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PL/SQL User's Guide and Reference
10g Release 1 (10.1)

Part Number B10807-01
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CLOSE Statement

The CLOSE statement indicates that you are finished fetching from a cursor or cursor variable, and that the resources held by the cursor can be reused.


Description of close_statement.gif follows
Description of the illustration close_statement.gif

Keyword and Parameter Description

cursor_name, cursor_variable_name, host_cursor_variable_name

When you close the cursor, you can specify an explicit cursor or a PL/SQL cursor variable, previously declared within the current scope and currently open.

You can also specify a cursor variable declared in a PL/SQL host environment and passed to PL/SQL as a bind variable. The datatype of the host cursor variable is compatible with the return type of any PL/SQL cursor variable. Host variables must be prefixed with a colon.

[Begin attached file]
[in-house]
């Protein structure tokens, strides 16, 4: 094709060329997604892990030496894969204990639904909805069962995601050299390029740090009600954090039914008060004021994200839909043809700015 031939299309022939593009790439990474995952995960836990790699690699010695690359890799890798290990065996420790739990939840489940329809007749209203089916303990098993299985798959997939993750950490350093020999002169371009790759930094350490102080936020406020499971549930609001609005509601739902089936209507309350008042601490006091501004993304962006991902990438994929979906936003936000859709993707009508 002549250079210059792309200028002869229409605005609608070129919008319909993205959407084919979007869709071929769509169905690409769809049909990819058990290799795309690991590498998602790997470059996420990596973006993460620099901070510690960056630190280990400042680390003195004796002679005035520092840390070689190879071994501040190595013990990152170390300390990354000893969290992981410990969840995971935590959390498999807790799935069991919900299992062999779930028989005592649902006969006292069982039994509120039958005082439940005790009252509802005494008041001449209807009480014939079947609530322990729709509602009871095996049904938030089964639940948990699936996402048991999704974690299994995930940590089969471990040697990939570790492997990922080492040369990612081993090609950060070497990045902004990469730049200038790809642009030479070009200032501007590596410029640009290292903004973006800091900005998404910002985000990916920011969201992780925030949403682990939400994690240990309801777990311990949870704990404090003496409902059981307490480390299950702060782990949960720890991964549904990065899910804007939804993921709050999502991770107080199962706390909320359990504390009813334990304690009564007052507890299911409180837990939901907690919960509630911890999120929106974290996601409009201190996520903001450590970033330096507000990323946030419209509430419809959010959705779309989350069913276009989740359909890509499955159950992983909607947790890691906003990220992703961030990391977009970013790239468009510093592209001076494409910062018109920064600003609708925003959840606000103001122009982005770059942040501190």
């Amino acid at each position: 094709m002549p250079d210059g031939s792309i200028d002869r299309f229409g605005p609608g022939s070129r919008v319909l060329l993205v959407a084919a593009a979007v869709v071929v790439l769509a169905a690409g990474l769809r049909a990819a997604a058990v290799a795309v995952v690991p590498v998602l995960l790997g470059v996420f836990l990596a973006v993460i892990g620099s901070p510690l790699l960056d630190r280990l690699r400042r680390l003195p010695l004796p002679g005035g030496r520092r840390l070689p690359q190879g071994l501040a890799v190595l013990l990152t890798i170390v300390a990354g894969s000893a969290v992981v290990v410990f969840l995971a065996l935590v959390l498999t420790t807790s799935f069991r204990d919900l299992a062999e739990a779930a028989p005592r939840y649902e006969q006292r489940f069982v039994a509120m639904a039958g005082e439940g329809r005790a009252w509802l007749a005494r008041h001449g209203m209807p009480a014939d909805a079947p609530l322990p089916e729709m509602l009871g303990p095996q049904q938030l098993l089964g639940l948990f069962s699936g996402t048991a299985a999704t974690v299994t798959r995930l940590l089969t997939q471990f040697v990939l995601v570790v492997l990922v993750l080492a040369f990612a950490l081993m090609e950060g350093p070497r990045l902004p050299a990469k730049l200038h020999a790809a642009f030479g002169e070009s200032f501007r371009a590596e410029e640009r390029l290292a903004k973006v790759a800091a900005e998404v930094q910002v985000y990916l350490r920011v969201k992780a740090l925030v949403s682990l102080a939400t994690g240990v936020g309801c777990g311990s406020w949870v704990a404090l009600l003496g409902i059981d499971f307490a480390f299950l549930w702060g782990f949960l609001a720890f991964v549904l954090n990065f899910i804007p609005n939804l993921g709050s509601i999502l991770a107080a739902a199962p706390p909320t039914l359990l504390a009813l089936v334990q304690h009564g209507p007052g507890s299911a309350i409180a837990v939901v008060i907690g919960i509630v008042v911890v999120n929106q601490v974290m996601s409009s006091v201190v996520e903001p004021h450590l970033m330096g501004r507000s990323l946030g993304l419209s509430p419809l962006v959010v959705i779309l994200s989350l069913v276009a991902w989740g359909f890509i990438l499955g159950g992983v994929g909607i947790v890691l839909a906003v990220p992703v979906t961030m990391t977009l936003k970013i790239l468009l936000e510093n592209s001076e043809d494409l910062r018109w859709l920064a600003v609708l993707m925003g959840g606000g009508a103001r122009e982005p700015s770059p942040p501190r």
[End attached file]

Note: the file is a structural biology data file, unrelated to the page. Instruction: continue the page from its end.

Usage Notes

Once a cursor or cursor variable is closed, you can reopen it using the OPEN or OPEN-FOR statement, respectively. You must close a cursor before opening it again, otherwise PL/SQL raises the predefined exception CURSOR_ALREADY_OPEN. You do not need to close a cursor variable before opening it again.

If you try to close an already-closed or never-opened cursor or cursor variable, PL/SQL raises the predefined exception INVALID_CURSOR.


   CURSOR emp_cv IS SELECT * FROM employees WHERE first_name = 'John';
   emp_rec employees%ROWTYPE;
   OPEN emp_cv;
       FETCH emp_cv INTO emp_rec;
       EXIT WHEN emp_cv%NOTFOUND;
   CLOSE emp_cv; /* Close cursor variable after last row is processed. */

Related Topics

FETCH Statement, OPEN Statement, OPEN-FOR Statement, "Querying Data with PL/SQL".